The 53-year-old Zanardi, who had both his legs amputated after a motor racing accident almost 20 years ago, lost control of his handbike machine while competing in the ‘Obiettivo tricolore’ relay race in Tuscany, Italy on Friday.

According to multiple reports, he crossed the white line into the path of an oncoming track, which was unable to avoid him.

Following the accident, the Italian was airlifted to the Santa Maria alle Scott hospital in Siena where he underwent three hours of emergency neurological surgery for facial head injuries.

A statement released by the hospital said Zanardi is in a “stable” condition in intensive care following his operation.

“He is incubated and supported by artificial ventilation while the neurological picture remains serious,” read the medical bulletin.

Zanardi’s plight was captured in the headlines of all the major Italian sports papers as news spread of the seriousness of his accident.

“No Alex, no!” said Corrierre dello Sport, while Italian prime minister Giusseppe Conte wrote on Twitter: “Come on Alex # Zanardi, don’t give up. All of Italy is fighting with you.”

Zanardi raced for Jordan, Minardi and Lotus in F1 before a successful switch to CART racing in the US where he was series champion in 1997 and 1998.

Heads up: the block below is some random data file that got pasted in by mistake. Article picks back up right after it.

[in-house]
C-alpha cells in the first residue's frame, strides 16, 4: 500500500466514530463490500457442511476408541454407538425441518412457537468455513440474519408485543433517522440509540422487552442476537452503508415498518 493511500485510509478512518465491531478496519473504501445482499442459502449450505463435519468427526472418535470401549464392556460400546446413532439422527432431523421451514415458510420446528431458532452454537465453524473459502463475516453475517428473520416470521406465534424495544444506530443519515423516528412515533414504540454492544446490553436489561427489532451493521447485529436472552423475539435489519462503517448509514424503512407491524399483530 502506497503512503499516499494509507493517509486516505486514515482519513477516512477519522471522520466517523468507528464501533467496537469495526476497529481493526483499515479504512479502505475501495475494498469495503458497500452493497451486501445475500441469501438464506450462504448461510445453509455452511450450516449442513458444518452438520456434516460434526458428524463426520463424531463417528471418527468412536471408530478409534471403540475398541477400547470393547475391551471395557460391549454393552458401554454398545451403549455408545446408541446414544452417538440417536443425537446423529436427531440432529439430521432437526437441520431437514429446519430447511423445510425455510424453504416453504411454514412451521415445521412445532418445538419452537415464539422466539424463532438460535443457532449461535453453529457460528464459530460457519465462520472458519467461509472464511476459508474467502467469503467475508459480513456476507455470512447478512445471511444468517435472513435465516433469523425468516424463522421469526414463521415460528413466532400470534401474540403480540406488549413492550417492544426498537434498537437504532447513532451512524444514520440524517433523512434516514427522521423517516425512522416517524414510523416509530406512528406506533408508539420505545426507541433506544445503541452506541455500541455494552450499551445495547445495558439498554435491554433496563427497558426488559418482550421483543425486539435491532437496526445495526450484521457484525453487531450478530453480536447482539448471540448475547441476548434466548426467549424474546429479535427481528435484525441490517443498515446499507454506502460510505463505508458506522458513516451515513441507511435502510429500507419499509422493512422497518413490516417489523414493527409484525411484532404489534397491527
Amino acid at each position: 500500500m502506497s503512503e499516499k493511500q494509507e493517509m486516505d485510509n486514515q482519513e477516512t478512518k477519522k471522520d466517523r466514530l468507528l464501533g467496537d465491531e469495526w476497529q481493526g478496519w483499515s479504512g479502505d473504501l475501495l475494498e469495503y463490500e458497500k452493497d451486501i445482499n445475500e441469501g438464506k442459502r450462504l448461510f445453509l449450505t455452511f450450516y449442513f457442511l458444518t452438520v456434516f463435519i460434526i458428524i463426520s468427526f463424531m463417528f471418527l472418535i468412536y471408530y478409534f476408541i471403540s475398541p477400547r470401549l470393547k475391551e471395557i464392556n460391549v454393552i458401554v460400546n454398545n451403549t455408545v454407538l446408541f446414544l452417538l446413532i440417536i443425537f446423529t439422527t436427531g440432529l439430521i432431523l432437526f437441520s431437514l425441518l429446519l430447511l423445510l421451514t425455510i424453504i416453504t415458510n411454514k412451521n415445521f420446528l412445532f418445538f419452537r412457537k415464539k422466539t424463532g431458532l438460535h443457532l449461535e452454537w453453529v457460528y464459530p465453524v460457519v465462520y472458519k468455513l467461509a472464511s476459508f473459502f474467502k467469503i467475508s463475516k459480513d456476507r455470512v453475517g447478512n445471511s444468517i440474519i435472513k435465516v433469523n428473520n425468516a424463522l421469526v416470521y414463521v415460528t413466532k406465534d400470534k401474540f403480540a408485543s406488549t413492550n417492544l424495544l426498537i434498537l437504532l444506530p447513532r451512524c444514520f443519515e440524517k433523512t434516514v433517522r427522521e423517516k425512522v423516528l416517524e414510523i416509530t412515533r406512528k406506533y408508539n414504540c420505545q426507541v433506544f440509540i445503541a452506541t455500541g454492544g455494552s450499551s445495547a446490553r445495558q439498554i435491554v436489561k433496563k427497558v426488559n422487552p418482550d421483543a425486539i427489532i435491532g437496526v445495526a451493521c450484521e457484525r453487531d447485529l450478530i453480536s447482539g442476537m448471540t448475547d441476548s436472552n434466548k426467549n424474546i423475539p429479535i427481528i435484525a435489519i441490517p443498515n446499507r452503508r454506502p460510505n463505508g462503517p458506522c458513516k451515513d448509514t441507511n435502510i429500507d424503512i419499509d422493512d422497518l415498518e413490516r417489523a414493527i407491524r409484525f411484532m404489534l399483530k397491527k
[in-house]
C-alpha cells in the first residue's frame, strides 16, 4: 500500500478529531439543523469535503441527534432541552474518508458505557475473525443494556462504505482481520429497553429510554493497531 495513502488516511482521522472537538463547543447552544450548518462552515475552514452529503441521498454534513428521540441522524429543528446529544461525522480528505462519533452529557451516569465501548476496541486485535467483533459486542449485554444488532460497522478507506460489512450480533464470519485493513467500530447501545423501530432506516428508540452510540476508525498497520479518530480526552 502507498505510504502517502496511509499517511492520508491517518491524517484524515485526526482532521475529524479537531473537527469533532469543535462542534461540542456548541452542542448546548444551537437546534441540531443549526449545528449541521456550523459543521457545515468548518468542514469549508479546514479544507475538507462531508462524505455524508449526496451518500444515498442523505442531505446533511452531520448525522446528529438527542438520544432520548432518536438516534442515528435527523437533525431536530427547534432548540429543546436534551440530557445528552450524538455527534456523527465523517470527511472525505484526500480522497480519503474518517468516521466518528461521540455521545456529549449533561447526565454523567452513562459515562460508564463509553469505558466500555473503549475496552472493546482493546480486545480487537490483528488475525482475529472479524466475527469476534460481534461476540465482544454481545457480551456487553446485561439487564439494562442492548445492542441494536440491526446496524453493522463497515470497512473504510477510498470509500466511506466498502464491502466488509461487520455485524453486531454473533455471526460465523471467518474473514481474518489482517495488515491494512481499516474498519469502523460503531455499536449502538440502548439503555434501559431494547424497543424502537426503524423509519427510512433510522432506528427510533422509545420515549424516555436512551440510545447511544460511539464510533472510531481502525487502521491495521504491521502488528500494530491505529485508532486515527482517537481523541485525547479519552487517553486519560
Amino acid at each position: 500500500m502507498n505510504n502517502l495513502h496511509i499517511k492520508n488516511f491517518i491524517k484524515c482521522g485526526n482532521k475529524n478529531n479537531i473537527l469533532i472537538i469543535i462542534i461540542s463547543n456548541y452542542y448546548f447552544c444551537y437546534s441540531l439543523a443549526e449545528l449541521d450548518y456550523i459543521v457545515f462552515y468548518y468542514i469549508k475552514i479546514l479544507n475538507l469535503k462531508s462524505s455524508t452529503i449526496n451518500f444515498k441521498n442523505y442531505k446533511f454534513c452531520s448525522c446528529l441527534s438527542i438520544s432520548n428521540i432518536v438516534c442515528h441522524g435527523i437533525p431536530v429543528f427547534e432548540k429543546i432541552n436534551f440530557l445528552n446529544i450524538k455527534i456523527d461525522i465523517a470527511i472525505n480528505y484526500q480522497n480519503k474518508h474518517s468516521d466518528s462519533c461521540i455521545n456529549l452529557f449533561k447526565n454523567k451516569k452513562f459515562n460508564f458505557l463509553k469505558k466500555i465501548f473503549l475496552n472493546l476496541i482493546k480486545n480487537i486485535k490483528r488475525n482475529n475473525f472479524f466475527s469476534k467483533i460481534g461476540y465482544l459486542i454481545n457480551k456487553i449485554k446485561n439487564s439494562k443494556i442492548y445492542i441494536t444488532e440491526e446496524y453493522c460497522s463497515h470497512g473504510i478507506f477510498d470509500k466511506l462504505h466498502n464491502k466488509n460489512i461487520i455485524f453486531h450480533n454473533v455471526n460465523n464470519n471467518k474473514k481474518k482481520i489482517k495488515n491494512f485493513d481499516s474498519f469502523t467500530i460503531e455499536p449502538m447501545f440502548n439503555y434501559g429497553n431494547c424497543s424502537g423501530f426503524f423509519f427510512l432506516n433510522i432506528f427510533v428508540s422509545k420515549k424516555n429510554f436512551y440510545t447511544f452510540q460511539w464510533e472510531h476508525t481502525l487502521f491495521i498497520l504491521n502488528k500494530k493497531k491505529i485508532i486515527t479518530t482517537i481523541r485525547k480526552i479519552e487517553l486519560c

He returned to F1 with Williams for one season in 1999 before returning to the CART series.

It was in that formula that he suffered his infamous 320kmh crash at Lausitzring in Germany in September 2001, escaping with his life, but losing both his legs.

In an incredible show of determination and spirit, Zanardi adapted to his prosthetic legs and returned to compete in the European Touring Car Championship in 2003, driving for BMW.

Daytona to host Alex Zanardi's next miracle moment

But it was for his exploits on a handbike that the man from Bologna has become best known to a worldwide audience, winning multiple medals at the 2012 and 2016 Paralympics and world championships.

He was in training for this year’s Tokyo Paralympics, hoping to add to his impressive tally of gold medals, until it was postponed.

Zanardi has also competed in grueling Ironman triathlon races, setting a new world best for a Paralympic athlete at a race in Italy last September as well as continuing to race specially-adapted BMWs in various endurance motorsport events.

Messages of support have come flooding in across the sporting world, with former F1 world champion and Indy Car legend Mario Andretti writing: “I am so anxious and frightened about Alex Zanardi that I’m holding my breath. I am his fan. I am his friend.

“Please do what I’m doing and pray, pray for for this wonderful man,” he tweeted.

“Alex is one of life’s truly inspirational people and as we all know, a fighter through and through. Stay strong and Forza Alex,” his former Williams team posted on Twitter.

“Fight as you know how to do it, Alex. You are a very great man, courage,” Ferrari star Charles Leclerc tweeted in Italian.

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